When was the last time you attended a management or leadership course that had a module dedicated to ‘Trusting your Intuition’? I’ve certainly never come across one – intuition is typically seen as one of those ‘fluffy’ soft-skills subjects best left to the realm of personal and spiritual development.
But what’s the cost of not developing your intuition, and being aware of when it’s working either for or against you?
Here’s an example of the potential cost. According to a recent survey conducted across 553 line managers in the UK, and 1,002 workers: The research found that nearly four in 10 line managers rely mainly on gut feel when making personnel-related decisions, but a major factor in their making the wrong one was the mistaken belief that they really knew their staff. Almost half of staff actively distrust their line managers’ decision-making instincts in relation to both their own and colleagues’ futures, while three quarters of managers admit that they would change their verdicts if given their time again.*
The above study is focused exclusively on the impact of using ‘gut-feel’ in relation to people-related decisions. In this case the managers’ ‘gut feel’ was a foe – not just because it led to the wrong decisions, but because it wasn’t challenged. As long as intuitive feelings remain unconscious, there is not just a huge capacity for error in judgement, but equally a huge opportunity to miss out on the possibility for greater insight, a more ‘holistic’ view in systems thinking, and more ‘flow’. In other words, intuition can be a friend as well as a foe.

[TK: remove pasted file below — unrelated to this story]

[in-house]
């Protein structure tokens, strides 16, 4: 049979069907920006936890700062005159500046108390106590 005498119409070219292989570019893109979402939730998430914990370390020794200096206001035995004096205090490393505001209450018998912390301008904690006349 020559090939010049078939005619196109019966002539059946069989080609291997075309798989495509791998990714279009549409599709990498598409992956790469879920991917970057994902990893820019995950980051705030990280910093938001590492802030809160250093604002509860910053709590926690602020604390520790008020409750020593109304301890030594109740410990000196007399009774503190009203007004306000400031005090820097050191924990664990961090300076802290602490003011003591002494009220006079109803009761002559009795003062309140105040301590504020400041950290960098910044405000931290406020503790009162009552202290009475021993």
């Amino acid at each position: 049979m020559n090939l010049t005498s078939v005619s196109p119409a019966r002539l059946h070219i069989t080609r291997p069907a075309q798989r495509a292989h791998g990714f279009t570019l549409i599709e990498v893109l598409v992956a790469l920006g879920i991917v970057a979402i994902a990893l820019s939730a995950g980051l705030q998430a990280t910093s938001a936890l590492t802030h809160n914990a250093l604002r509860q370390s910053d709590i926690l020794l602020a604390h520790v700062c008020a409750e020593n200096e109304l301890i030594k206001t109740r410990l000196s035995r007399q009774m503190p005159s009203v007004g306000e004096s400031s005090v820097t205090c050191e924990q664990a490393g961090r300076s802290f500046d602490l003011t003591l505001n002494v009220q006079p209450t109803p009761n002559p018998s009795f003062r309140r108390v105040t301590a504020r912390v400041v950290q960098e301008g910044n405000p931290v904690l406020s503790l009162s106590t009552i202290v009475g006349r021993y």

On May 15th I’m running a workshop in London dedicated to ‘Working with Intuition’. In collaboration with Edgewalker Group International, this one day experiential workshop will give you the tools to ‘tune in’, discover how your intuition speaks to you, how to use it safely in decision making, and how to communicate effectively when using intuition as a guide. Click here for more info – it will be a powerful way to explore this little understood business issue in depth.
And if you want a fascinating insight into the power of what Malcolm Gladwell (author of ‘The Tipping Point’) calls ‘thin-slicing’, I cannot recommend highly enough his last book ‘Blink’; examining the power of ‘snap judgements’ – when they work, and when they don’t. And more importantly, why.
*For details of the above survey, see: http://www.hrzone.co.uk/topic/staff-distrustful-line-managers-instincts/101122